# bounded variation and integral

Let $$f:[a,b]\rightarrow \mathbb{R}$$ a bounded variation function and define $$g:[a,b]\rightarrow \mathbb{R}$$ by $$g(a)=0$$ and $$g(x)=\frac{1}{x-a}\int_{a}^{x}f(t)dt$$. g is a bounded variation function?

I know that $$| \int_{a}^{b}f(t)dt|\leq M(b-a)$$. M is bound of $$f$$.

There exist two nondecreasing functions $$f_1,f_2$$ such that $$f=f_1-f_2$$. Then we have $$g(x)=\frac{1}{x-a}\int_a^xf_1(t)\,dt-\frac{1}{x-a}\int_a^xf_2(t)\,dt$$. In order to show that $$g$$ has bounded variation, it is sufficient to show that $$x\mapsto\frac{1}{x-a}\int_a^xf_1(t)\,dt$$ and $$x\mapsto\frac{1}{x-a}\int_a^xf_2(t)\,dt$$ are nondecreasing.
Since $$f_1$$ is nondecreasing, it is clear that the mean of $$f_1$$ on $$[a,x]$$ is not greater than the mean of $$f_1$$ on $$[a,y]$$ for $$x\le y$$, that is $$\frac{1}{x-a}\int_a^xf_1(t)\,dt\le\frac{1}{y-a}\int_a^yf_1(t)\,dt$$. If you want a more formal proof: let $$x,y$$ be such that $$x\le y$$. By the change of variables $$u=\frac{(y-a)}{(x-a)}(t-a)+a$$, we have \begin{align*} \frac{1}{x-a}\int_a^xf_1(t)\,dt&=\frac{1}{x-a}\int_a^yf_1\left(a+(u-a)\frac{(x-a)}{(y-a)}\right)\frac{(x-a)}{(y-a)}\,du\\ &=\frac{1}{y-a}\int_a^yf_1\left(a+(u-a)\frac{(x-a)}{(y-a)}\right)\,du \end{align*}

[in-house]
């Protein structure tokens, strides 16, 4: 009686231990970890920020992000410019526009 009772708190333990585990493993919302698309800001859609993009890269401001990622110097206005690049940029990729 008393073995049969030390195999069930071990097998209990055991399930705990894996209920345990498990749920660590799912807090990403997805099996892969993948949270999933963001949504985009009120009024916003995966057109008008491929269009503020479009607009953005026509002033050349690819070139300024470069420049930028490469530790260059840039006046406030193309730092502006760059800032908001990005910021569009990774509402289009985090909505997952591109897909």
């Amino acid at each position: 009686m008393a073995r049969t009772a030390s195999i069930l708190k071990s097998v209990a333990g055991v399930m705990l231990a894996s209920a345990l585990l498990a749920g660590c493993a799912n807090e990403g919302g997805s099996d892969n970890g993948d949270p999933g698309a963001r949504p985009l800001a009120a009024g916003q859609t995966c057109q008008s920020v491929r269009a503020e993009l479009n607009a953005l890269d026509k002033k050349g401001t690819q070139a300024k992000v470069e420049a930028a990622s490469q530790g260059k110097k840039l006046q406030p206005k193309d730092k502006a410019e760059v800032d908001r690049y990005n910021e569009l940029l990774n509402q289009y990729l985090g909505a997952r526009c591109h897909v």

For all $$u\in[a,y]$$, $$a+(u-a)\frac{(x-a)}{(y-a)}\le u$$ so by monoticity of $$f_1$$, we have $$f_1\left(a+(u-a)\frac{(x-a)}{(y-a)}\right)\le f_1(u)$$, hence $$\frac{1}{x-a}\int_a^xf_1(t)\,dt\le\frac{1}{y-a}\int_a^yf(u)\,du$$
Of course the same holds for $$f_2$$, hence $$g$$ has bounded variation.